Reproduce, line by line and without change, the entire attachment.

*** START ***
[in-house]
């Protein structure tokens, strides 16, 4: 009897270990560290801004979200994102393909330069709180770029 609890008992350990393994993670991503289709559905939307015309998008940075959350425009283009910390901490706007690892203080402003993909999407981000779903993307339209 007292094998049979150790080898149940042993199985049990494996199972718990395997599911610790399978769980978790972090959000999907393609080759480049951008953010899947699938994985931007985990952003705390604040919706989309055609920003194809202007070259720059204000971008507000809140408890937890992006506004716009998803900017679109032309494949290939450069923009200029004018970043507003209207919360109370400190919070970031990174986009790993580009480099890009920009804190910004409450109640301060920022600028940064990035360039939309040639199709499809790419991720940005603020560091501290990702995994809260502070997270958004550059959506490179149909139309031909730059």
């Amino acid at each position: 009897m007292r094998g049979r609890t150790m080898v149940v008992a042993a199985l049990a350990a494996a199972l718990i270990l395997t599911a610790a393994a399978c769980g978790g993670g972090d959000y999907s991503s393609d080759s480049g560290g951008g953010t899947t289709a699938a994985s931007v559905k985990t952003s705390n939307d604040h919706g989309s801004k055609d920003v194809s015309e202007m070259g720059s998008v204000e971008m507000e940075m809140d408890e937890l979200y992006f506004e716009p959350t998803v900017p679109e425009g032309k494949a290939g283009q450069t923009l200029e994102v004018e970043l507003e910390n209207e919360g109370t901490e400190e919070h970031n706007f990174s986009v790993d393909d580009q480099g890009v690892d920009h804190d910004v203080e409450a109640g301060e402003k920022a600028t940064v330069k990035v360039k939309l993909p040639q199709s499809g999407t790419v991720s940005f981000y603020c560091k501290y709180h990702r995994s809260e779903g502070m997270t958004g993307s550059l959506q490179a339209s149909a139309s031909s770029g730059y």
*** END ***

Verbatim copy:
[in-house]
């Protein structure tokens, strides 16, 4: 009897270990560290801004979200994102393909330069709180770029 609890008992350990393994993670991503289709559905939307015309998008940075959350425009283009910390901490706007690892203080402003993909999407981000779903993307339209 007292094998049979150790080898149940042993199985049990494996199972718990395997599911610790399978769980978790972090959000999907393609080759480049951008953010899947699938994985931007985990952003705390604040919706989309055609920003194809202007070259720059204000971008507000809140408890937890992006506004716009998803900017679109032309494949290939450069923009200029004018970043507003209207919360109370400190919070970031990174986009790993580009480099890009920009804190910004409450109640301060920022600028940064990035360039939309040639199709499809790419991720940005603020560091501290990702995994809260502070997270958004550059959506490179149909139309031909730059």
């Amino acid at each position: 009897m007292r094998g049979r609890t150790m080898v149940v008992a042993a199985l049990a350990a494996a199972l718990i270990l395997t599911a610790a393994a399978c769980g978790g993670g972090d959000y999907s991503s393609d080759s480049g560290g951008g953010t899947t289709a699938a994985s931007v559905k985990t952003s705390n939307d604040h919706g989309s801004k055609d920003v194809s015309e202007m070259g720059s998008v204000e971008m507000e940075m809140d408890e937890l979200y992006f506004e716009p959350t998803v900017p679109e425009g032309k494949a290939g283009q450069t923009l200029e994102v004018e970043l507003e910390n209207e919360g109370t901490e400190e919070h970031n706007f990174s986009v790993d393909d580009q480099g890009v690892d920009h804190d910004v203080e409450a109640g301060e402003k920022a600028t940064v330069k990035v360039k939309l993909p040639q199709s499809g999407t790419v991720s940005f981000y603020c560091k501290y709180h990702r995994s809260e779903g502070m997270t958004g993307s550059l959506q490179a339209s149909a139309s031909s770029g730059y």